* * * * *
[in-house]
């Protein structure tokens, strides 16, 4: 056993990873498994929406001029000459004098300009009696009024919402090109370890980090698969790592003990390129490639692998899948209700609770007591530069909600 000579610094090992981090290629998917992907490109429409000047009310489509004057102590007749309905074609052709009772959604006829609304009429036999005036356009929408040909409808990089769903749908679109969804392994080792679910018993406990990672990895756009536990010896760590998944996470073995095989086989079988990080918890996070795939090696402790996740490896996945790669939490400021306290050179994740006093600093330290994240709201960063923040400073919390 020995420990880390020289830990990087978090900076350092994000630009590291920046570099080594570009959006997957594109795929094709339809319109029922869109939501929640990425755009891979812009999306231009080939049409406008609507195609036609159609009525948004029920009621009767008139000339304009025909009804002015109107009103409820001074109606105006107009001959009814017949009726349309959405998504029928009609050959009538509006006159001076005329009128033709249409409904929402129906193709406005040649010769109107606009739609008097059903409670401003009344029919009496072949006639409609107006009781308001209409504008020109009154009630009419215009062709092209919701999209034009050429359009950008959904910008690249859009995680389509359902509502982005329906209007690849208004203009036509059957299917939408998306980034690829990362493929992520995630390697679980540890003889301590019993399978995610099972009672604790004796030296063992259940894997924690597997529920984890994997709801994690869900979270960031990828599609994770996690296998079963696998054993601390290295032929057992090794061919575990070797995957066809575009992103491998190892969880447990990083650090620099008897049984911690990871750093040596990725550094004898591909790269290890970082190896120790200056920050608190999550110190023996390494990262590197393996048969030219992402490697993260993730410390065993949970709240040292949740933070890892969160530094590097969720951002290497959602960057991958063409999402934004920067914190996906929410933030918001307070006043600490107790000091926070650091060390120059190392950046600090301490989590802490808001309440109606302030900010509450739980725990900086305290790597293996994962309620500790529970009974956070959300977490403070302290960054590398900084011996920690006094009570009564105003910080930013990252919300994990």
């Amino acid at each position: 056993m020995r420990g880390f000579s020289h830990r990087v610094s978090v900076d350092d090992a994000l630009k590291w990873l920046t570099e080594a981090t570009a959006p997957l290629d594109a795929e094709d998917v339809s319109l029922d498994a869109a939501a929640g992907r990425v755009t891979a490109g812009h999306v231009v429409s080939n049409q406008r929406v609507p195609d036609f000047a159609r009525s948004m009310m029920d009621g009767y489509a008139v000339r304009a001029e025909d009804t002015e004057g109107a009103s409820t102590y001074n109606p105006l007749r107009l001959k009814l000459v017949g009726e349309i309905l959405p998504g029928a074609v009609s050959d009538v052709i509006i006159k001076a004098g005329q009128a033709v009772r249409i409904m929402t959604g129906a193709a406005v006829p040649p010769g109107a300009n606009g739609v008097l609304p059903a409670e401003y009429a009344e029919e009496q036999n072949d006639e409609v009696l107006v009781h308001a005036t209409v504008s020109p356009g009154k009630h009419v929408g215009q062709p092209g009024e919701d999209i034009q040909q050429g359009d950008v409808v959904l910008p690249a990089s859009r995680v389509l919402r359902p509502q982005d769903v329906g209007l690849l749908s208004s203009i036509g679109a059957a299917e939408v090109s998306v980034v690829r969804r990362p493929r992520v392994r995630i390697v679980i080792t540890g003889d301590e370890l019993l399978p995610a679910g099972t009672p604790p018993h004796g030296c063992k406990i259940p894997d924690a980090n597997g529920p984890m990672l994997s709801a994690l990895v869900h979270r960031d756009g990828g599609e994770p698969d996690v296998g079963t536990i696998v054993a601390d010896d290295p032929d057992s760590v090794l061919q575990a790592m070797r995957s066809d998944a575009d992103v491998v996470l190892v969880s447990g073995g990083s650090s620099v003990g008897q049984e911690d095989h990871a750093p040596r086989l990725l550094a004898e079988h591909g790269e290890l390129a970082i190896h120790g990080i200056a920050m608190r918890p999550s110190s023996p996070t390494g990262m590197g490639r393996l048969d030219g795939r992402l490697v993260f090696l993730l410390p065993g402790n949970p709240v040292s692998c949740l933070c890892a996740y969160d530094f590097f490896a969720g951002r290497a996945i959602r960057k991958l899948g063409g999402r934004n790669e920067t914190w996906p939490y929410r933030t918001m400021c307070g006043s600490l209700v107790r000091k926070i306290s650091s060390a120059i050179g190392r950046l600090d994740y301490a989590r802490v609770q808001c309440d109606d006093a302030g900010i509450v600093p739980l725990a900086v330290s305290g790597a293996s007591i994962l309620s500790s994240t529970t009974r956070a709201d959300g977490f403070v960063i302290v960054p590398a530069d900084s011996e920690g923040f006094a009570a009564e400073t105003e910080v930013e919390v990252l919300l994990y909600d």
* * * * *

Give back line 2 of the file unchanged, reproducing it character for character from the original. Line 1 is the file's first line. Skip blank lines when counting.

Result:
């Protein structure tokens, strides 16, 4: 056993990873498994929406001029000459004098300009009696009024919402090109370890980090698969790592003990390129490639692998899948209700609770007591530069909600 000579610094090992981090290629998917992907490109429409000047009310489509004057102590007749309905074609052709009772959604006829609304009429036999005036356009929408040909409808990089769903749908679109969804392994080792679910018993406990990672990895756009536990010896760590998944996470073995095989086989079988990080918890996070795939090696402790996740490896996945790669939490400021306290050179994740006093600093330290994240709201960063923040400073919390 020995420990880390020289830990990087978090900076350092994000630009590291920046570099080594570009959006997957594109795929094709339809319109029922869109939501929640990425755009891979812009999306231009080939049409406008609507195609036609159609009525948004029920009621009767008139000339304009025909009804002015109107009103409820001074109606105006107009001959009814017949009726349309959405998504029928009609050959009538509006006159001076005329009128033709249409409904929402129906193709406005040649010769109107606009739609008097059903409670401003009344029919009496072949006639409609107006009781308001209409504008020109009154009630009419215009062709092209919701999209034009050429359009950008959904910008690249859009995680389509359902509502982005329906209007690849208004203009036509059957299917939408998306980034690829990362493929992520995630390697679980540890003889301590019993399978995610099972009672604790004796030296063992259940894997924690597997529920984890994997709801994690869900979270960031990828599609994770996690296998079963696998054993601390290295032929057992090794061919575990070797995957066809575009992103491998190892969880447990990083650090620099008897049984911690990871750093040596990725550094004898591909790269290890970082190896120790200056920050608190999550110190023996390494990262590197393996048969030219992402490697993260993730410390065993949970709240040292949740933070890892969160530094590097969720951002290497959602960057991958063409999402934004920067914190996906929410933030918001307070006043600490107790000091926070650091060390120059190392950046600090301490989590802490808001309440109606302030900010509450739980725990900086305290790597293996994962309620500790529970009974956070959300977490403070302290960054590398900084011996920690006094009570009564105003910080930013990252919300994990």